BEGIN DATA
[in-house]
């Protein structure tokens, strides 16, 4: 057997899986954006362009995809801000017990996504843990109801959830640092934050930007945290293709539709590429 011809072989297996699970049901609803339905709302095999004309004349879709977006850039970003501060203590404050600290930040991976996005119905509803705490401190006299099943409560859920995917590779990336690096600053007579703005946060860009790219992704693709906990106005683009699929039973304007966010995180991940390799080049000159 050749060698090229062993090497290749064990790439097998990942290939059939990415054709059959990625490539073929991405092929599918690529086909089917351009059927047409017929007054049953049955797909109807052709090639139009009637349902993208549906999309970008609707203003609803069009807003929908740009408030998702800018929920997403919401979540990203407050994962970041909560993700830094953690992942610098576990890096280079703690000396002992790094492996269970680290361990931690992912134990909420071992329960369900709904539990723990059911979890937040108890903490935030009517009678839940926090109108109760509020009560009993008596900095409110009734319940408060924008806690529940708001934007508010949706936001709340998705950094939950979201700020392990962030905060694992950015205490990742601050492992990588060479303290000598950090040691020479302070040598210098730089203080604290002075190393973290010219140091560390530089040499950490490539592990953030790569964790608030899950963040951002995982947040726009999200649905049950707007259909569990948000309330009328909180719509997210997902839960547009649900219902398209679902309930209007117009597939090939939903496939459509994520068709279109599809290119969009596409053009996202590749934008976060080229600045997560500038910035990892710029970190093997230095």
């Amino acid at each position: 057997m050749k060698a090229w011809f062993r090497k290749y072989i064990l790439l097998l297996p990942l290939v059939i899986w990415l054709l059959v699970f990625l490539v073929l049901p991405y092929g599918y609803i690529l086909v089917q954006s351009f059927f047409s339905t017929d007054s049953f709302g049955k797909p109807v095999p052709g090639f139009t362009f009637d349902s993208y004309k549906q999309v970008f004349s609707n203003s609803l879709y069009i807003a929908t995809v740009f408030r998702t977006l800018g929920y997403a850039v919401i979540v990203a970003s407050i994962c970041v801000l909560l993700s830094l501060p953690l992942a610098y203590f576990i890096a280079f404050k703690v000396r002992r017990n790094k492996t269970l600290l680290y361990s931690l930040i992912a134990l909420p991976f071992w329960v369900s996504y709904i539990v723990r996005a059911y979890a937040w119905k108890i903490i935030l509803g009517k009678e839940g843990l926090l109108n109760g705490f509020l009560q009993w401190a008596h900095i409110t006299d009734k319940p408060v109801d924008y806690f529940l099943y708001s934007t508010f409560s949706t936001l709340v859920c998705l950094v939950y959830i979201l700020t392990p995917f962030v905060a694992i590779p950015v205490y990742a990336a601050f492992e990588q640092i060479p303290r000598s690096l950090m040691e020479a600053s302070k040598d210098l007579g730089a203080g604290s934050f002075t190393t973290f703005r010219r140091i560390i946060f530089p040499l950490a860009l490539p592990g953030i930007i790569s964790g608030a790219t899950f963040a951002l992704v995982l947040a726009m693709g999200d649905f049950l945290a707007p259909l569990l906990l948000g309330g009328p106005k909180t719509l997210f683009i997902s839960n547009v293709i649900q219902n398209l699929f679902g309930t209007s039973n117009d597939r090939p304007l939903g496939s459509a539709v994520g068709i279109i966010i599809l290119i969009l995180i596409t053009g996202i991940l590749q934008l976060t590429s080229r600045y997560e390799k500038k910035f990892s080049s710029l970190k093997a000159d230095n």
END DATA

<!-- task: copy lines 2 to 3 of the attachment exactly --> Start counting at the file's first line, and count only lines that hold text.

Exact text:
């Protein structure tokens, strides 16, 4: 057997899986954006362009995809801000017990996504843990109801959830640092934050930007945290293709539709590429 011809072989297996699970049901609803339905709302095999004309004349879709977006850039970003501060203590404050600290930040991976996005119905509803705490401190006299099943409560859920995917590779990336690096600053007579703005946060860009790219992704693709906990106005683009699929039973304007966010995180991940390799080049000159 050749060698090229062993090497290749064990790439097998990942290939059939990415054709059959990625490539073929991405092929599918690529086909089917351009059927047409017929007054049953049955797909109807052709090639139009009637349902993208549906999309970008609707203003609803069009807003929908740009408030998702800018929920997403919401979540990203407050994962970041909560993700830094953690992942610098576990890096280079703690000396002992790094492996269970680290361990931690992912134990909420071992329960369900709904539990723990059911979890937040108890903490935030009517009678839940926090109108109760509020009560009993008596900095409110009734319940408060924008806690529940708001934007508010949706936001709340998705950094939950979201700020392990962030905060694992950015205490990742601050492992990588060479303290000598950090040691020479302070040598210098730089203080604290002075190393973290010219140091560390530089040499950490490539592990953030790569964790608030899950963040951002995982947040726009999200649905049950707007259909569990948000309330009328909180719509997210997902839960547009649900219902398209679902309930209007117009597939090939939903496939459509994520068709279109599809290119969009596409053009996202590749934008976060080229600045997560500038910035990892710029970190093997230095």
């Amino acid at each position: 057997m050749k060698a090229w011809f062993r090497k290749y072989i064990l790439l097998l297996p990942l290939v059939i899986w990415l054709l059959v699970f990625l490539v073929l049901p991405y092929g599918y609803i690529l086909v089917q954006s351009f059927f047409s339905t017929d007054s049953f709302g049955k797909p109807v095999p052709g090639f139009t362009f009637d349902s993208y004309k549906q999309v970008f004349s609707n203003s609803l879709y069009i807003a929908t995809v740009f408030r998702t977006l800018g929920y997403a850039v919401i979540v990203a970003s407050i994962c970041v801000l909560l993700s830094l501060p953690l992942a610098y203590f576990i890096a280079f404050k703690v000396r002992r017990n790094k492996t269970l600290l680290y361990s931690l930040i992912a134990l909420p991976f071992w329960v369900s996504y709904i539990v723990r996005a059911y979890a937040w119905k108890i903490i935030l509803g009517k009678e839940g843990l926090l109108n109760g705490f509020l009560q009993w401190a008596h900095i409110t006299d009734k319940p408060v109801d924008y806690f529940l099943y708001s934007t508010f409560s949706t936001l709340v859920c998705l950094v939950y959830i979201l700020t392990p995917f962030v905060a694992i590779p950015v205490y990742a990336a601050f492992e990588q640092i060479p303290r000598s690096l950090m040691e020479a600053s302070k040598d210098l007579g730089a203080g604290s934050f002075t190393t973290f703005r010219r140091i560390i946060f530089p040499l950490a860009l490539p592990g953030i930007i790569s964790g608030a790219t899950f963040a951002l992704v995982l947040a726009m693709g999200d649905f049950l945290a707007p259909l569990l906990l948000g309330g009328p106005k909180t719509l997210f683009i997902s839960n547009v293709i649900q219902n398209l699929f679902g309930t209007s039973n117009d597939r090939p304007l939903g496939s459509a539709v994520g068709i279109i966010i599809l290119i969009l995180i596409t053009g996202i991940l590749q934008l976060t590429s080229r600045y997560e390799k500038k910035f990892s080049s710029l970190k093997a000159d230095n």